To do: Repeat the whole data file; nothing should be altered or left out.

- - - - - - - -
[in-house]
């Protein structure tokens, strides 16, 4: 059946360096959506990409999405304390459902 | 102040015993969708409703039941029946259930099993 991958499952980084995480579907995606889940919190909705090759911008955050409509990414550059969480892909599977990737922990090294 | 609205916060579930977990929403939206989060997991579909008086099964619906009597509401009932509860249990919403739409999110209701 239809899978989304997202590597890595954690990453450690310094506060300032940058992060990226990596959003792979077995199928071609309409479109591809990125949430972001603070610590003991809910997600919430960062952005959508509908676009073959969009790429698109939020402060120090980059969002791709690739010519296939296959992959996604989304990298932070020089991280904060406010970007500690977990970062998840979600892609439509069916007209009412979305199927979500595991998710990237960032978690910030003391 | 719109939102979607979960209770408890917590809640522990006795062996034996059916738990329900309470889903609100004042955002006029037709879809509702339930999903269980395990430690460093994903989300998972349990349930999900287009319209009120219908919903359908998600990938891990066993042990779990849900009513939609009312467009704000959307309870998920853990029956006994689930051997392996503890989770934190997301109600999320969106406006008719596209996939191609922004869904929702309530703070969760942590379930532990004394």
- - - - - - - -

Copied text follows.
[in-house]
């Protein structure tokens, strides 16, 4: 059946360096959506990409999405304390459902 | 102040015993969708409703039941029946259930099993 991958499952980084995480579907995606889940919190909705090759911008955050409509990414550059969480892909599977990737922990090294 | 609205916060579930977990929403939206989060997991579909008086099964619906009597509401009932509860249990919403739409999110209701 239809899978989304997202590597890595954690990453450690310094506060300032940058992060990226990596959003792979077995199928071609309409479109591809990125949430972001603070610590003991809910997600919430960062952005959508509908676009073959969009790429698109939020402060120090980059969002791709690739010519296939296959992959996604989304990298932070020089991280904060406010970007500690977990970062998840979600892609439509069916007209009412979305199927979500595991998710990237960032978690910030003391 | 719109939102979607979960209770408890917590809640522990006795062996034996059916738990329900309470889903609100004042955002006029037709879809509702339930999903269980395990430690460093994903989300998972349990349930999900287009319209009120219908919903359908998600990938891990066993042990779990849900009513939609009312467009704000959307309870998920853990029956006994689930051997392996503890989770934190997301109600999320969106406006008719596209996939191609922004869904929702309530703070969760942590379930532990004394």